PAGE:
It was easy, therefore, to come away from the day one keynote feeling Facebook has forgotten how to innovate, how to create truly new experiences and ideas and, ultimately, how to move its products forward without relying on features invented elsewhere. Granted, none of what was announced was bad. I think the AR features will be very popular if they live up to the concepts Facebook demoed on stage, the new version of the Messenger Platform feels much more focused and realistic in its aspirations, and Spaces is a decent proof of concept even if not yet a compelling social VR experience. Indeed, because so many of the ideas presented have been successful elsewhere, it’s easy to imagine them being that much more so with Facebook’s massive audience and network.
Day 2 – Mind-Blowing Ideas and Ambition
By contrast, then, the second day’s keynote was full of long-term thinking, massive ambition, and out-there ideas. I think the most frequent set of words mentioned by the various presenters was probably “years away” or words to that effect. Zuckerberg touched on the company’s ten-year roadmap – unveiled last year – during his slot on day one, and much of the day two stuff belongs late in the second half of that roadmap. Some of it may never even see the light of day.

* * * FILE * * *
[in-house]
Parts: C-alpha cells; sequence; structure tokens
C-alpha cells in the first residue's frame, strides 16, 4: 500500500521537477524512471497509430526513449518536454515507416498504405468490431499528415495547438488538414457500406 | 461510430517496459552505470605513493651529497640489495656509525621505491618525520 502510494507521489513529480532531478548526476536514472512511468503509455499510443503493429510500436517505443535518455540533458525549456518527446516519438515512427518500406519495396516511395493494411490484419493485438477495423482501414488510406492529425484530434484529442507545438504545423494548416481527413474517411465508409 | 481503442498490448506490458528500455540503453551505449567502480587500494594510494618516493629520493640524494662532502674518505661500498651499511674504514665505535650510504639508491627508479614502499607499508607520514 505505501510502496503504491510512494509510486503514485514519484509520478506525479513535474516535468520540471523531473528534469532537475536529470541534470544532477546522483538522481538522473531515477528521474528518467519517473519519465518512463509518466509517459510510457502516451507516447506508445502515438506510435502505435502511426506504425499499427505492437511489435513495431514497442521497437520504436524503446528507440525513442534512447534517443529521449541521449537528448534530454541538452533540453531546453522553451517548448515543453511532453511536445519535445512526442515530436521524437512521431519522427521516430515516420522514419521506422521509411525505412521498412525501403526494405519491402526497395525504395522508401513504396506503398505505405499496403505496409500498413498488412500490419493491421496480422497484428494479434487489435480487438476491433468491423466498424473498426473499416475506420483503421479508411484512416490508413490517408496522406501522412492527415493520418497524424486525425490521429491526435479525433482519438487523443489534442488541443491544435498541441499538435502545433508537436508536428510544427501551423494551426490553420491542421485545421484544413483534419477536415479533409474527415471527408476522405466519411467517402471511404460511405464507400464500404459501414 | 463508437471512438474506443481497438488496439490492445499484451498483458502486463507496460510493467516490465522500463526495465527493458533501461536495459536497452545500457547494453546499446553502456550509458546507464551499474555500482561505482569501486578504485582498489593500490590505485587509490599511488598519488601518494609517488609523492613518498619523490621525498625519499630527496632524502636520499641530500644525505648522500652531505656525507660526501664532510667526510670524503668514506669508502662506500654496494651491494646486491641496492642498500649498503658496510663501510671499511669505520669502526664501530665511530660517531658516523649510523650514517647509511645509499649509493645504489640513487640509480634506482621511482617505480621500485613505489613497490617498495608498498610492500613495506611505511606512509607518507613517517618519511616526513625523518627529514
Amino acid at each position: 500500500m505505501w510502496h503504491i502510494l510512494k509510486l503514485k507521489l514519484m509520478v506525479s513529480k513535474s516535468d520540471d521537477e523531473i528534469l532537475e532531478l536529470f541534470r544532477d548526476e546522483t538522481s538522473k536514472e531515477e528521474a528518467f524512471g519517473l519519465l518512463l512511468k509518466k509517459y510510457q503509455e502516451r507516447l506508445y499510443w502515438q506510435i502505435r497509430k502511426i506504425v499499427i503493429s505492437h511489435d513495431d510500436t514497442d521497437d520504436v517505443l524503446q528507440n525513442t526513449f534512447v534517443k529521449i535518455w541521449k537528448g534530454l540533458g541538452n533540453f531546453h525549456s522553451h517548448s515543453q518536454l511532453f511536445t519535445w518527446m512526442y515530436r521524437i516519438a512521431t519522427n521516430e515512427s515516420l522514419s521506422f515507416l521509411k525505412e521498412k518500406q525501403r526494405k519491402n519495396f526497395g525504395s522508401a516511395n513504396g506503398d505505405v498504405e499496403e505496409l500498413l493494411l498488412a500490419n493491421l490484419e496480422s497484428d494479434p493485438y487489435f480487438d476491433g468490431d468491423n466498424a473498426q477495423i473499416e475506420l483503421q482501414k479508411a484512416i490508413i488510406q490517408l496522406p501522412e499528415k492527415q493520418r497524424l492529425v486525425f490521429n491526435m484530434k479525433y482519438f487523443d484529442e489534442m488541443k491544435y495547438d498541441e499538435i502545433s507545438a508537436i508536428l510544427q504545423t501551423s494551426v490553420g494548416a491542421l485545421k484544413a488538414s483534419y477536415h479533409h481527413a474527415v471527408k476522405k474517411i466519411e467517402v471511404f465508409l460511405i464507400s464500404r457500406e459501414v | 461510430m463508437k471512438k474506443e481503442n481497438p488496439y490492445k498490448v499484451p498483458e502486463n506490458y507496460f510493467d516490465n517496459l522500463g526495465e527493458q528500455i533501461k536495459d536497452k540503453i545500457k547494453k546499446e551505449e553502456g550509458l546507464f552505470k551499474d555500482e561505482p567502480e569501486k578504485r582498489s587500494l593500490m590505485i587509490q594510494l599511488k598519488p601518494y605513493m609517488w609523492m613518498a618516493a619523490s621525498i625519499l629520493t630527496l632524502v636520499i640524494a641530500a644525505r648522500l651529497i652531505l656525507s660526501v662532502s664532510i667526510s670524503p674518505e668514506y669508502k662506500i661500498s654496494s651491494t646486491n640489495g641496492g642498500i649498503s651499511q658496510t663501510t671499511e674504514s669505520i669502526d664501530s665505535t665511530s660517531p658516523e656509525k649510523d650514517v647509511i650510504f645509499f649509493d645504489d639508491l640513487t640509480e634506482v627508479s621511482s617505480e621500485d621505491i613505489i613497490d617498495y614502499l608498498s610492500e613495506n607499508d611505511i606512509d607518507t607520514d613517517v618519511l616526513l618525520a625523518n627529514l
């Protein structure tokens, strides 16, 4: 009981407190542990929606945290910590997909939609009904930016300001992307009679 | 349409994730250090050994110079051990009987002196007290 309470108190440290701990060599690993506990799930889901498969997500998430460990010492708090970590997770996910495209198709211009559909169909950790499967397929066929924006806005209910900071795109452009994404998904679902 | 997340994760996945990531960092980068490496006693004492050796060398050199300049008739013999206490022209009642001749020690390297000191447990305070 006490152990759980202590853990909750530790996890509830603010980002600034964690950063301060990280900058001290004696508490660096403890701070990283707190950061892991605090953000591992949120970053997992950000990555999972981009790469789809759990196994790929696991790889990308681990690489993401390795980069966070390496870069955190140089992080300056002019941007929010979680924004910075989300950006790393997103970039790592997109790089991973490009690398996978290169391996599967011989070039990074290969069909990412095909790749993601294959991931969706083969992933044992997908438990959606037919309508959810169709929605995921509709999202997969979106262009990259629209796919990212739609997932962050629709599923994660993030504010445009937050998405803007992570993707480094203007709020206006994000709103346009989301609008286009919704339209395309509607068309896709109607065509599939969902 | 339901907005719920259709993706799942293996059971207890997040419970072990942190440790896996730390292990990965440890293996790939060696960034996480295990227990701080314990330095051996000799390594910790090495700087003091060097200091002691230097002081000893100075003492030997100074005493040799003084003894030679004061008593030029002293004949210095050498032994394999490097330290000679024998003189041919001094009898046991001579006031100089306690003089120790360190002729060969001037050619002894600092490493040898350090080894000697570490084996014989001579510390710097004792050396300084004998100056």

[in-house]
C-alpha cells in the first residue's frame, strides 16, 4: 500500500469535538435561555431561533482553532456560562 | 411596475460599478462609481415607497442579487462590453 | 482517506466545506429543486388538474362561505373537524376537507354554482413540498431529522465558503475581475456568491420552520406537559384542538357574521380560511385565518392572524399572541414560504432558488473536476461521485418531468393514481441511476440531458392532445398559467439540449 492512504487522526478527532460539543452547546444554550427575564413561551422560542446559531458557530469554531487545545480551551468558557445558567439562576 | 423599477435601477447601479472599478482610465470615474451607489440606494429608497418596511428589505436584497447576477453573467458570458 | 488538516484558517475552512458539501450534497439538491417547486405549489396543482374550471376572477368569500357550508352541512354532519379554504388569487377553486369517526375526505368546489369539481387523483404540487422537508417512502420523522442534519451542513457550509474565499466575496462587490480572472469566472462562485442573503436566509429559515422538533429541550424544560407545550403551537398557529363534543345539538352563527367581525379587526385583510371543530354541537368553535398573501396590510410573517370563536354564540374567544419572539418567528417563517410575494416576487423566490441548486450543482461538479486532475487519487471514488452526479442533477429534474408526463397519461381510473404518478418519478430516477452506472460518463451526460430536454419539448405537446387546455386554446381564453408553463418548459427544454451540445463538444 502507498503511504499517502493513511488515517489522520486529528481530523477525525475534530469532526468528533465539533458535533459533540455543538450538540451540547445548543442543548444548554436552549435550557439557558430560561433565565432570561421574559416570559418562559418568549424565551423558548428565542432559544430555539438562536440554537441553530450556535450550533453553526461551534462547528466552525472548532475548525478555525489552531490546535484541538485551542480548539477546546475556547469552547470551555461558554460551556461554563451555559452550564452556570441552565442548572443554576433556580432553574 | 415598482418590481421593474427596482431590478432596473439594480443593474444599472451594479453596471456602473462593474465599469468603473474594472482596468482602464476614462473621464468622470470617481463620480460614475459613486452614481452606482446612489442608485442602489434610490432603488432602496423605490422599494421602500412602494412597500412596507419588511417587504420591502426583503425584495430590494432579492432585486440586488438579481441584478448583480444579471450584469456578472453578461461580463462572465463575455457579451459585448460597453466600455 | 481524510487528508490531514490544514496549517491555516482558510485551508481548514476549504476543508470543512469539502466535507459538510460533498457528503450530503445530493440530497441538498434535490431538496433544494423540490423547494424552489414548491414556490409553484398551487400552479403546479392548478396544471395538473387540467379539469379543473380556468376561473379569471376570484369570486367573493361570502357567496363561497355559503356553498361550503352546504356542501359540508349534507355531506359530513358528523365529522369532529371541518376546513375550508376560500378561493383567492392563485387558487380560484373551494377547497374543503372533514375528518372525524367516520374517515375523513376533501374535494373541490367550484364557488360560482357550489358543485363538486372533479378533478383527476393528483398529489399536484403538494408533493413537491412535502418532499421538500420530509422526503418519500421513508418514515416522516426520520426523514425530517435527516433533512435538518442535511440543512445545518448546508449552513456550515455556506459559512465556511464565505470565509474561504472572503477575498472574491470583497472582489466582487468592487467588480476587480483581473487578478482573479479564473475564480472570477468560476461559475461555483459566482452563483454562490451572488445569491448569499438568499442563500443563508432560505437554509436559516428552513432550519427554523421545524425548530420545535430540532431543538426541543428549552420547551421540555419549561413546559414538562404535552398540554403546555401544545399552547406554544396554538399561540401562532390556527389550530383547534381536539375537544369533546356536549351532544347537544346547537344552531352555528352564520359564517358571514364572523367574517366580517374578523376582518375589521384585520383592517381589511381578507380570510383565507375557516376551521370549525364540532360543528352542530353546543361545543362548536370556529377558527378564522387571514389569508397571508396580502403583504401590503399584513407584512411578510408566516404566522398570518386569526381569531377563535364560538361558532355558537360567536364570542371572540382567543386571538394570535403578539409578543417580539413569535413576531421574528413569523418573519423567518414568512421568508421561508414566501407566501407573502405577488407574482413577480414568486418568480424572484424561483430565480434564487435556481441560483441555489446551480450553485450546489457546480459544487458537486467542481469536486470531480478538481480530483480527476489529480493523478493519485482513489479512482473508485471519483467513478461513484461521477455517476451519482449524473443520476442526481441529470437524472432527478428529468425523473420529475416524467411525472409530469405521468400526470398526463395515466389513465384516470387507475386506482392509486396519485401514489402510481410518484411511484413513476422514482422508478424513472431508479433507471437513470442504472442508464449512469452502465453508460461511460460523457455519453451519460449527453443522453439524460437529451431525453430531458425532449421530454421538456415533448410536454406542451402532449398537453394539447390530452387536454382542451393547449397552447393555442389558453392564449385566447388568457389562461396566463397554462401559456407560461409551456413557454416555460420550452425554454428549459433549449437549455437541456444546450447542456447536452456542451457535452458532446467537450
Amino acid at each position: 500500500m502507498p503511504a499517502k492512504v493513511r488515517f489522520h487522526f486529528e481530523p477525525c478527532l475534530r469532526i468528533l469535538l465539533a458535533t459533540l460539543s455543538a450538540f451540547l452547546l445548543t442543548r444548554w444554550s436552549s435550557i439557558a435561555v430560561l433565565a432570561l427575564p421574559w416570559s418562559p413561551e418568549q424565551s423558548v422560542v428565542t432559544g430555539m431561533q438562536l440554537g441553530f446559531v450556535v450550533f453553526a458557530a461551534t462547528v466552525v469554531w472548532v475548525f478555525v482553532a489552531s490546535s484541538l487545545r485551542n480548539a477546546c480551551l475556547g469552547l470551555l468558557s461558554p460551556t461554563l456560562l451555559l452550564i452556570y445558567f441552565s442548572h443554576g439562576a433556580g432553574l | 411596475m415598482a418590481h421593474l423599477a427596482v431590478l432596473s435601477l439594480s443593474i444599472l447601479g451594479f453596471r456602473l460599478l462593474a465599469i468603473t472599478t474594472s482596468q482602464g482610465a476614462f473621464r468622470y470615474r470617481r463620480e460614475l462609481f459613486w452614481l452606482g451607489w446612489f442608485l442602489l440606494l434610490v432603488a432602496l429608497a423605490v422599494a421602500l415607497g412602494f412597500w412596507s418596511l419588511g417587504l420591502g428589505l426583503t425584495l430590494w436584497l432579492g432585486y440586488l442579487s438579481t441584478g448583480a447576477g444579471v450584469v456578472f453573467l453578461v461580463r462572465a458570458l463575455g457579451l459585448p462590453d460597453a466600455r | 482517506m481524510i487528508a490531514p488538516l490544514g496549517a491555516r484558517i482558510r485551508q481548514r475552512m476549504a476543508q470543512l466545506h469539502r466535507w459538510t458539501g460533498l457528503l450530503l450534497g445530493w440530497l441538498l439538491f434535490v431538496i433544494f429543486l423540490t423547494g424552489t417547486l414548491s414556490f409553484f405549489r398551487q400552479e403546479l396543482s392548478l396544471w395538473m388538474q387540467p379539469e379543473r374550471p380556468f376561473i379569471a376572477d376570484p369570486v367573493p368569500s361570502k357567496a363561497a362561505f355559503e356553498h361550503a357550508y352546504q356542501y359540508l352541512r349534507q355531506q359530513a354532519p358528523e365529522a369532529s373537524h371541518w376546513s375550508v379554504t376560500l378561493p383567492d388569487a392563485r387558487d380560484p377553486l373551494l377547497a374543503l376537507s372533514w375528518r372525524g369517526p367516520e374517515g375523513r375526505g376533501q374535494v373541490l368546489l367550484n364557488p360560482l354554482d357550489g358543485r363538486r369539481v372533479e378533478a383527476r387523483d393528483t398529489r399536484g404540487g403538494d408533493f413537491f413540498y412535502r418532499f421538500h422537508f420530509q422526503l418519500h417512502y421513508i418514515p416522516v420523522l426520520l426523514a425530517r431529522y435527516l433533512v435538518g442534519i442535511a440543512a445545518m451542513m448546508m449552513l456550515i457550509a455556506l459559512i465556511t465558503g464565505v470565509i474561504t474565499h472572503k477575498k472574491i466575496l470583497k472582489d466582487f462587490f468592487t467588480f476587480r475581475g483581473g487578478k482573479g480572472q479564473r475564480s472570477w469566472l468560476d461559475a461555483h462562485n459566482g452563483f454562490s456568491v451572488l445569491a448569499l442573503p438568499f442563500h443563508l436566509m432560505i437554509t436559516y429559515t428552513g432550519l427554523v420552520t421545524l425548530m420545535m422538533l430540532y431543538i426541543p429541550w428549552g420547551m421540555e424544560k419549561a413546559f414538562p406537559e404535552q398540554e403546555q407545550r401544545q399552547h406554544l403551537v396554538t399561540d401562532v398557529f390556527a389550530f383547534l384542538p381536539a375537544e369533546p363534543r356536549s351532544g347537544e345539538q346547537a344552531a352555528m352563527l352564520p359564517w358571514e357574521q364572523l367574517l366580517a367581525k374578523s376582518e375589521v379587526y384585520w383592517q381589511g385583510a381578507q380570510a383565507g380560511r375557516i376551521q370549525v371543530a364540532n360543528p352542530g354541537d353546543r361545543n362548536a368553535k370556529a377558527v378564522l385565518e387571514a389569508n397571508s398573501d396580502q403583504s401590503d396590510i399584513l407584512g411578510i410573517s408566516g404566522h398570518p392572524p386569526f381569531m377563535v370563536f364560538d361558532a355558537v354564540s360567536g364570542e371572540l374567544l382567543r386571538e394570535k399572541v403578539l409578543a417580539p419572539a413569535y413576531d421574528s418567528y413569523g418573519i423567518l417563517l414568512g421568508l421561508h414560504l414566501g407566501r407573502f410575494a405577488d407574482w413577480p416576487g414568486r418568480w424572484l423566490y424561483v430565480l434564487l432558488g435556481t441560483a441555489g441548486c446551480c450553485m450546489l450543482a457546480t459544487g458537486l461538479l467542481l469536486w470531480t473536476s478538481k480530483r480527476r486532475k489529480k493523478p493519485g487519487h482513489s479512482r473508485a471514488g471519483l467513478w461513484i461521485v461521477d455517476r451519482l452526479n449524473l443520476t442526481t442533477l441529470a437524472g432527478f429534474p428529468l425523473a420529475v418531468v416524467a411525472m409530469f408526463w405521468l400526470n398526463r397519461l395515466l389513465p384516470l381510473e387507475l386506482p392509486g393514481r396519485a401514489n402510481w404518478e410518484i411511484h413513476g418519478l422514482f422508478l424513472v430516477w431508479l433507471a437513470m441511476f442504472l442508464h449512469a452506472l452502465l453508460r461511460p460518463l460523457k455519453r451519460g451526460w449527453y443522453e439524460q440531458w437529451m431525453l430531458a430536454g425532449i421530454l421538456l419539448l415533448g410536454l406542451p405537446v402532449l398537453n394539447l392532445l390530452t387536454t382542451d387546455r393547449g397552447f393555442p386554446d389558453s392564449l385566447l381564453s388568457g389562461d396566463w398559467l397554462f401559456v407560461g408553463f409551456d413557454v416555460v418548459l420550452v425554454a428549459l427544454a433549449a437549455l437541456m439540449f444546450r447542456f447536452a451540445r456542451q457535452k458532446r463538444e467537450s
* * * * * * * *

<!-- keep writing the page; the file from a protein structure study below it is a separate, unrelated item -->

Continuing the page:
But what characterized day two’s keynote announcements and discussions was their sheer difference from what’s been done before. While other big tech companies focus on evolving current user interfaces with combinations of touch, voice, and mixed reality, Facebook is dabbling in brain-computer interfaces, communication via neurons and skin sensors, rethinking communication networks, and more. If day one was all rather familiar, day two was familiar only in the sense we’ve seen some of this stuff in science fiction movies.
The creativity and imagination on display on the second day made lots of think pieces published Tuesday night and Wednesday morning about Facebook’s lack of innovation seem silly. Headlines later in the day on Wednesday gaped at Facebook’s ambitions to connect to your brain and talk through your skin. The contrast between the reactions to day one and day two is stark.
Bridging the Chasm